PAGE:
security customers; and the need to respond quickly to emerging threats
that require synthesizing intelligence from both traditional and non-
traditional sources.

Our analysis is focused on five critical areas that are closely aligned
with the Secretary's mission priorities:

* Border security to keep out dangerous people and materials;
* Chemical, biological, radiological, and nuclear (CBRN) threats as
well as other health threats;
* Critical infrastructure protection;
* Demographics to understand the flow and movement of potentially
dangerous people; and
* Radicalization in order to understand the development of
potentially dangerous ideologies in the domestic arena.

Let me provide a little more detail about each of these.

Border Security
I created a Border Security Branch – the first of its kind in the
Intelligence Community -- to fulfill a critical need for strategic
intelligence on threats to our country's borders. To keep out dangerous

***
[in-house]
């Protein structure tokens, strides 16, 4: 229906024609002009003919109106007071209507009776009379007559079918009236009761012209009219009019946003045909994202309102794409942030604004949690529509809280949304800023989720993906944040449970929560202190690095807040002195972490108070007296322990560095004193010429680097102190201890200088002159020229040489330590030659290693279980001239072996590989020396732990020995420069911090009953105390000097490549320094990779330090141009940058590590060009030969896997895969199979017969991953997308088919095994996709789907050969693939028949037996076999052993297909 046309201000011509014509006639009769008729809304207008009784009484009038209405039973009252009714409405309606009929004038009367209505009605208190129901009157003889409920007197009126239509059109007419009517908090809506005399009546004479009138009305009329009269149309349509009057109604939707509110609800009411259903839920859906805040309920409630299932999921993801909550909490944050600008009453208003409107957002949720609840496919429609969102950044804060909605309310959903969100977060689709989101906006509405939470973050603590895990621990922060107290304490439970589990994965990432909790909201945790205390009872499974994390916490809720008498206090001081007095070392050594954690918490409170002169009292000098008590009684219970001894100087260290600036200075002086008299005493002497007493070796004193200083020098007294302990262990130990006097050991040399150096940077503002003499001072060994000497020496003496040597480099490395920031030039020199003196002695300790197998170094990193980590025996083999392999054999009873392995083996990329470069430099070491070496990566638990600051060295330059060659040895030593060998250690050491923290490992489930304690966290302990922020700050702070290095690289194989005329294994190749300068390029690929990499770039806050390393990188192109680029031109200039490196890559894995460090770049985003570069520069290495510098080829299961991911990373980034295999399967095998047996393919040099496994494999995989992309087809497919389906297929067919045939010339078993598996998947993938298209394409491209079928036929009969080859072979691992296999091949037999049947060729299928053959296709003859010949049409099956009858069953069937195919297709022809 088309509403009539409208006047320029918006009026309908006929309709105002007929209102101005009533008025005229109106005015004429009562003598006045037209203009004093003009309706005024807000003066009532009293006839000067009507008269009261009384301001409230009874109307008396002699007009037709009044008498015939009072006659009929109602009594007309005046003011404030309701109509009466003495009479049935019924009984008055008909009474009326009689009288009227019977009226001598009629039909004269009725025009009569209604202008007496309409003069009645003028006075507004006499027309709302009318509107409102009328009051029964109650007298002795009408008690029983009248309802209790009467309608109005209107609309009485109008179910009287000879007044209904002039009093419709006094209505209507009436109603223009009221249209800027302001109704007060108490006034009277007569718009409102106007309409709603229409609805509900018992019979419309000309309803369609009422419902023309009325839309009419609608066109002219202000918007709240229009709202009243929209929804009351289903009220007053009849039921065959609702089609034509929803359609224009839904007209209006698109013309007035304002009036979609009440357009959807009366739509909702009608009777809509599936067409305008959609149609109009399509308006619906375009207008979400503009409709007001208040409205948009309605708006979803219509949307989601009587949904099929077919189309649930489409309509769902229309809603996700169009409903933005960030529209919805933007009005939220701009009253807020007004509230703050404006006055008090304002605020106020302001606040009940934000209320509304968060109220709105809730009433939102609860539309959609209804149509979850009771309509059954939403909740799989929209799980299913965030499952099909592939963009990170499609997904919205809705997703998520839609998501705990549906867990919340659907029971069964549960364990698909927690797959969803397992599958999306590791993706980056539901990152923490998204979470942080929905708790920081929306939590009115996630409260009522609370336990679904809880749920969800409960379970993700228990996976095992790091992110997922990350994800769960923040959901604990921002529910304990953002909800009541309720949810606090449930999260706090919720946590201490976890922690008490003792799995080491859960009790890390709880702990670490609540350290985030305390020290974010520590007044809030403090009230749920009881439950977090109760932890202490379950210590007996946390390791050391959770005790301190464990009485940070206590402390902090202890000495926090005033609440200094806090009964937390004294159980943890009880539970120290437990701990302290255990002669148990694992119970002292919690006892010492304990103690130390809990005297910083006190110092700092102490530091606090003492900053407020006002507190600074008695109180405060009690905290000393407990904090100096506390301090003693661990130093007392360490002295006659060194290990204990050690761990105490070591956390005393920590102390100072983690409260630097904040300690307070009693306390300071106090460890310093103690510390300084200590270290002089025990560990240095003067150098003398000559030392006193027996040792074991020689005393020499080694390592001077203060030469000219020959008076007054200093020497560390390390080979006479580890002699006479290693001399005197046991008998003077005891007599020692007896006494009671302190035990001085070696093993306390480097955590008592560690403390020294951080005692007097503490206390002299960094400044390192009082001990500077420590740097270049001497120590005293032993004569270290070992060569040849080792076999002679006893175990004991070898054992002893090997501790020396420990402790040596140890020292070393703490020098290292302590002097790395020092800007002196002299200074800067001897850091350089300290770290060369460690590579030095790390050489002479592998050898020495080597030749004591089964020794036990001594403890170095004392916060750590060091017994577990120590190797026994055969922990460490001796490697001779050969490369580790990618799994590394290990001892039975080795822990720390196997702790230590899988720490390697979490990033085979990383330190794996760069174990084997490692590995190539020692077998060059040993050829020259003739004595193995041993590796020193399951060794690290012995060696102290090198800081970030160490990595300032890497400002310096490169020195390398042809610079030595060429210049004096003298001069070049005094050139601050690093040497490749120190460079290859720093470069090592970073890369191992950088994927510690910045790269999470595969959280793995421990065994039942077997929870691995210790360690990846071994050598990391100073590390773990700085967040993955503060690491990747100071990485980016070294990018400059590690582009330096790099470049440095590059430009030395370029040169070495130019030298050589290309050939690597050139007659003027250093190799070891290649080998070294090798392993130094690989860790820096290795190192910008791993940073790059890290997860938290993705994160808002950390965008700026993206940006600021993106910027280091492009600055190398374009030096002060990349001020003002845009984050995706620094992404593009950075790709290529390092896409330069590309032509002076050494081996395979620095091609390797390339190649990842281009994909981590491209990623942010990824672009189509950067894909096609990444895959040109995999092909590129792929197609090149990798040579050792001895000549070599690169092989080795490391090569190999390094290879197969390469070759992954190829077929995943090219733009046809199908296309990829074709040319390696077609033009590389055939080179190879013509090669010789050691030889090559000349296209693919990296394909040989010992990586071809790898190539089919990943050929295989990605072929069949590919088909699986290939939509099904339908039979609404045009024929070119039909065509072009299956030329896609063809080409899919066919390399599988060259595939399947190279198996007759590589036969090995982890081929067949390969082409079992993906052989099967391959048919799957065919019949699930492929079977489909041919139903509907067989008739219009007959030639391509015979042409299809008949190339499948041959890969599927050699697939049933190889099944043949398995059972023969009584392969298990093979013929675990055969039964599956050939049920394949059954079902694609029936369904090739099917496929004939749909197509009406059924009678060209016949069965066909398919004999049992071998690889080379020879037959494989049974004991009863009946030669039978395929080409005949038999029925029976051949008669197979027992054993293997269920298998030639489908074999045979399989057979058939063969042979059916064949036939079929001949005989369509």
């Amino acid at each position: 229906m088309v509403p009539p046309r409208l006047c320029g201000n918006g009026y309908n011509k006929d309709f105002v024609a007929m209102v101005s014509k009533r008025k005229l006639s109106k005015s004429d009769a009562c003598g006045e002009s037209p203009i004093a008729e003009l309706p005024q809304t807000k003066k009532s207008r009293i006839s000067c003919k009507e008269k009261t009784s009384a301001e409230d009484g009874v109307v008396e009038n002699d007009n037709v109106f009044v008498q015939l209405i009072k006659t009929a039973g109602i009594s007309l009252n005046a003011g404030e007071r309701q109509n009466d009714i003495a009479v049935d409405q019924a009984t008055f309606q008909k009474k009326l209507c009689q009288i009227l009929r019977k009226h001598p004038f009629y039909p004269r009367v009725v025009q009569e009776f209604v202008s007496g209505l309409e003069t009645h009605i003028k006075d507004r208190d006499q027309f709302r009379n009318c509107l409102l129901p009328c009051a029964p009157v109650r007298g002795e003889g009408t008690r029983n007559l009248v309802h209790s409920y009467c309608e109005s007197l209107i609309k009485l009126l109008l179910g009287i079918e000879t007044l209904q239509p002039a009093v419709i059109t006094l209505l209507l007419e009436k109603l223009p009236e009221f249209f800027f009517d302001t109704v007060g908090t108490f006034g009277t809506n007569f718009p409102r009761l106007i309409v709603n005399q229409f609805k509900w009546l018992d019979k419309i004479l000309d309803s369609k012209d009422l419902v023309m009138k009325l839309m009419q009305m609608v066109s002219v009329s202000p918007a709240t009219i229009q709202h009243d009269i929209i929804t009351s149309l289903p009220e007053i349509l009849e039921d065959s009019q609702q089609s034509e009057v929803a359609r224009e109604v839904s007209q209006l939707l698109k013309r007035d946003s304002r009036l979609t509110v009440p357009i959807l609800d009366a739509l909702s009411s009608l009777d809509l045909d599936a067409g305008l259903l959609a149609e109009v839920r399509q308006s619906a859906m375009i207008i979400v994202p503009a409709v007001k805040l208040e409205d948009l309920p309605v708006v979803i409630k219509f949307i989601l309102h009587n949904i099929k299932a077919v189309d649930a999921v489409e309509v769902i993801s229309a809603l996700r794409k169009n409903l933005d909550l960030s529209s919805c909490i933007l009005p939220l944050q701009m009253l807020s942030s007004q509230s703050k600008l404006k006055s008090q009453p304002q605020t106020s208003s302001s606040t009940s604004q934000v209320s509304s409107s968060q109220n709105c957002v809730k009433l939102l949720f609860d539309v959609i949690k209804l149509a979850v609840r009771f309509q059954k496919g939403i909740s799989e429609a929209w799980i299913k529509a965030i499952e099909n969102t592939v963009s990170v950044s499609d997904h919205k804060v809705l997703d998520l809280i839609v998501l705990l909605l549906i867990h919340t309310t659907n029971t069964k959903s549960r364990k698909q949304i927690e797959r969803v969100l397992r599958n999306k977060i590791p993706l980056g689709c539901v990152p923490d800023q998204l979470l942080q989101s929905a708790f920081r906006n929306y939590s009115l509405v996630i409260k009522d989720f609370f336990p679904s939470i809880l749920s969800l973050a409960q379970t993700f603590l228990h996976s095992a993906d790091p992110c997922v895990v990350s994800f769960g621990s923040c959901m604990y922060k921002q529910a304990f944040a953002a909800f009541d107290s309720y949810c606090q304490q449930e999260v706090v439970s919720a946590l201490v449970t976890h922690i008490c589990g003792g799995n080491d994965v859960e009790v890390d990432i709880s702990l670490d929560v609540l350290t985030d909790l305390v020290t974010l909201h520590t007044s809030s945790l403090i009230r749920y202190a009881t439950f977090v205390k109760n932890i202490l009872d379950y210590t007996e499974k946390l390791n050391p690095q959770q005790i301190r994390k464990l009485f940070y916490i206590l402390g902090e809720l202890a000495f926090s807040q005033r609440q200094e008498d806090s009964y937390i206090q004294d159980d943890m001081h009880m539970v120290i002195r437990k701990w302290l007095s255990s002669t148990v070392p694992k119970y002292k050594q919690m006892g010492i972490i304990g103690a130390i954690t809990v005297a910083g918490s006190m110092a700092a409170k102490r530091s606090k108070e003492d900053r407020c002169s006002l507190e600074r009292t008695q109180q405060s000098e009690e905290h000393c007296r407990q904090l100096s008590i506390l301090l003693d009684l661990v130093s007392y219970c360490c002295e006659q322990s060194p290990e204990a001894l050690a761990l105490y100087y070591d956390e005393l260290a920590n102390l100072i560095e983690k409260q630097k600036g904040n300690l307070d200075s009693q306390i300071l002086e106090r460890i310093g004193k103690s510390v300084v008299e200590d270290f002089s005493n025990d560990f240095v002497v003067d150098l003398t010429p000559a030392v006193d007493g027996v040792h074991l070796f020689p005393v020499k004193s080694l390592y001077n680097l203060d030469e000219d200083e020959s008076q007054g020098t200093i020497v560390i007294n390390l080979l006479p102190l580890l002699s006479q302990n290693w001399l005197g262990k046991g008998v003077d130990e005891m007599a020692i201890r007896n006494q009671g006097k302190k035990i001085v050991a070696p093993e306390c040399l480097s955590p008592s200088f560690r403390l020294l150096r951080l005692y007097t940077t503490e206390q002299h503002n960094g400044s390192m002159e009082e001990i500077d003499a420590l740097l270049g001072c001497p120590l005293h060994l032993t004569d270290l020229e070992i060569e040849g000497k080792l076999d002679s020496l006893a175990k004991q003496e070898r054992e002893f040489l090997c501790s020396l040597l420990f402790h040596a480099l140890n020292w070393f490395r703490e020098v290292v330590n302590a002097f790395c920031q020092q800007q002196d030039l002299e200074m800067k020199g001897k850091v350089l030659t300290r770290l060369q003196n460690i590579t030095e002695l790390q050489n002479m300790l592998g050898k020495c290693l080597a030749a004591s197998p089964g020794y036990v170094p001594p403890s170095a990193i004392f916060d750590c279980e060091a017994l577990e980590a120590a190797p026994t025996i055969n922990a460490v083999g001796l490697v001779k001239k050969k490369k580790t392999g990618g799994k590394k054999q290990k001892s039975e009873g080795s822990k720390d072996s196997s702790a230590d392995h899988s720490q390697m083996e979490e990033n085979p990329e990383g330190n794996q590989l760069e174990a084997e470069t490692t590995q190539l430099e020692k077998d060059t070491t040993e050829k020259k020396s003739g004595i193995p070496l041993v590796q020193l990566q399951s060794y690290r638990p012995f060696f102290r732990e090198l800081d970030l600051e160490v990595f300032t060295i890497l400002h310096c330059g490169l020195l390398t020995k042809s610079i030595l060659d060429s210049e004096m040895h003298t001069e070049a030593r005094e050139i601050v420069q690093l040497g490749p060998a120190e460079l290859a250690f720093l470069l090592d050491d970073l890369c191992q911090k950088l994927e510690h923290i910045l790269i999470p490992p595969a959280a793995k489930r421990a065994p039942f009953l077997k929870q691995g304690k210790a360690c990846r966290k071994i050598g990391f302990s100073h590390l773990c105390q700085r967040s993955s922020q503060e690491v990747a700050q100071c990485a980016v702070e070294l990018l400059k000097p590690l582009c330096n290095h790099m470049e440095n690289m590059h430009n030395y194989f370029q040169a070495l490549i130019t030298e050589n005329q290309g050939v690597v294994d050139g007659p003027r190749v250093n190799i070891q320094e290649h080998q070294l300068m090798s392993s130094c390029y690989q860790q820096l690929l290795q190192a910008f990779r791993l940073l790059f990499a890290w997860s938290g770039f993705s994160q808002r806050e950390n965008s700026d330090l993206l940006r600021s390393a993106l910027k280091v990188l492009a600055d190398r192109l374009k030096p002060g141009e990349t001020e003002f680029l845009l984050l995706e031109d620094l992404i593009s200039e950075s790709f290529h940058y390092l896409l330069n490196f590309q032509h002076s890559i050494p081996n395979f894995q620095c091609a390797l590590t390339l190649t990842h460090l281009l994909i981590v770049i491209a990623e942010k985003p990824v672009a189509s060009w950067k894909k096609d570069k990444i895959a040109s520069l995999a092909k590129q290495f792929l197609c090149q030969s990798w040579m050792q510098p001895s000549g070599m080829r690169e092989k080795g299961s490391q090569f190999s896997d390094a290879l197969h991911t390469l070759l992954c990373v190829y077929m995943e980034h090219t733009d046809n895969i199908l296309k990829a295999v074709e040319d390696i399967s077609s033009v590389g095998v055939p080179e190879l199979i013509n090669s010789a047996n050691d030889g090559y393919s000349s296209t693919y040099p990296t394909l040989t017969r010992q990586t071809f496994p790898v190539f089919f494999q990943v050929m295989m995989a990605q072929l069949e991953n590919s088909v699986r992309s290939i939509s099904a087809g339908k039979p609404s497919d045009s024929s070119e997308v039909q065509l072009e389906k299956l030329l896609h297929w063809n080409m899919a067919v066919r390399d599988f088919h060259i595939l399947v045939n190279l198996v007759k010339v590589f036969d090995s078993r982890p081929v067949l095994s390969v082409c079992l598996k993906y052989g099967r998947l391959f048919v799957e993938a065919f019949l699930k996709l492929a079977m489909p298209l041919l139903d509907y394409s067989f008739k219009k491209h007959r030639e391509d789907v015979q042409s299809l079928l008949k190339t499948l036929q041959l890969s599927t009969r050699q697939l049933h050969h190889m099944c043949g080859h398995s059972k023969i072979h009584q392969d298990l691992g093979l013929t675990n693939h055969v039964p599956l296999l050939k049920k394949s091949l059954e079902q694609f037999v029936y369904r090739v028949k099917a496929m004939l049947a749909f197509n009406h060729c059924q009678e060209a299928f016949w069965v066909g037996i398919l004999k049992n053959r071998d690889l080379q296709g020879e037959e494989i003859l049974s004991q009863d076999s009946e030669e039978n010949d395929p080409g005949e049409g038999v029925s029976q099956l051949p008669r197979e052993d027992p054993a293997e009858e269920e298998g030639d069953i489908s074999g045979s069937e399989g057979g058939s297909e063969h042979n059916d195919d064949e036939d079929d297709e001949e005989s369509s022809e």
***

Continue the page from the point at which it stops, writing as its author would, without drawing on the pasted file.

people, my analysts track the full range of threats to our borders,
including terrorists, special interest aliens, narco-traffickers, alien
smugglers, and transnational gangs.

To help protect our nation against dangerous materials brought across
U.S. borders, I have established a CBRN Branch, that assesses the threats
in-bound and globally. My analysts support other Department and
interagency offices and programs, such as DHS' Domestic Nuclear Detection
Office, the National Bio-Surveillance Integration System, and the
National Center for Medical Intelligence. We provide detailed assessments
that are incorporated into the design and development of high-tech
sensors for harmful CBRN materials at airports and other sites. Our
analysts also assess threats from pandemic diseases, such as avian
influenza, and biological threats such as foot-and-mouth disease that
could cross our borders and devastate our agricultural economy.

Critical Infrastructure
To protect our critical infrastructure, our analysts assess the threats
to each of the 18 critical infrastructure/key resource sectors in this
country. We produce detailed assessments characterizing the threats to
critical infrastructure in all 50 States, the National Capital Area, and
U.S. territories, including baseline assessments on each of the 18
critical sectors. These assessments are routinely written with and shared
with our state and local stakeholders.

Demographic Movements